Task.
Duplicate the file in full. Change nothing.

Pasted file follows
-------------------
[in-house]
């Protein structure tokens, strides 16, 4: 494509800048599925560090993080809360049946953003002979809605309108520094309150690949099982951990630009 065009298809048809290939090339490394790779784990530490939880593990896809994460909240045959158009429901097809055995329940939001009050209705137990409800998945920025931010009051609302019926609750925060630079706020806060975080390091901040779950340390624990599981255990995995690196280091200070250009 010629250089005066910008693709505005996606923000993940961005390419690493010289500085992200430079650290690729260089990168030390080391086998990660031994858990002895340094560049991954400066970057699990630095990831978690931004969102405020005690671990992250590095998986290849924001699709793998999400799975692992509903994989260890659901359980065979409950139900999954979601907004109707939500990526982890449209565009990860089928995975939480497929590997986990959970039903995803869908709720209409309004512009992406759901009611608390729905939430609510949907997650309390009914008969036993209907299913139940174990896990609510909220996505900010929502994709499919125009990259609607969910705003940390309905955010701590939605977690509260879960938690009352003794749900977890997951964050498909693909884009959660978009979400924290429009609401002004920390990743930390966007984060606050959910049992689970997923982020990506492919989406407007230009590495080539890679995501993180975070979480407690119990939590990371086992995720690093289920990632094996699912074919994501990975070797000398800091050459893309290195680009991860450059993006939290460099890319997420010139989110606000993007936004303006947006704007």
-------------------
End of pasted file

[in-house]
């Protein structure tokens, strides 16, 4: 494509800048599925560090993080809360049946953003002979809605309108520094309150690949099982951990630009 065009298809048809290939090339490394790779784990530490939880593990896809994460909240045959158009429901097809055995329940939001009050209705137990409800998945920025931010009051609302019926609750925060630079706020806060975080390091901040779950340390624990599981255990995995690196280091200070250009 010629250089005066910008693709505005996606923000993940961005390419690493010289500085992200430079650290690729260089990168030390080391086998990660031994858990002895340094560049991954400066970057699990630095990831978690931004969102405020005690671990992250590095998986290849924001699709793998999400799975692992509903994989260890659901359980065979409950139900999954979601907004109707939500990526982890449209565009990860089928995975939480497929590997986990959970039903995803869908709720209409309004512009992406759901009611608390729905939430609510949907997650309390009914008969036993209907299913139940174990896990609510909220996505900010929502994709499919125009990259609607969910705003940390309905955010701590939605977690509260879960938690009352003794749900977890997951964050498909693909884009959660978009979400924290429009609401002004920390990743930390966007984060606050959910049992689970997923982020990506492919989406407007230009590495080539890679995501993180975070979480407690119990939590990371086992995720690093289920990632094996699912074919994501990975070797000398800091050459893309290195680009991860450059993006939290460099890319997420010139989110606000993007936004303006947006704007």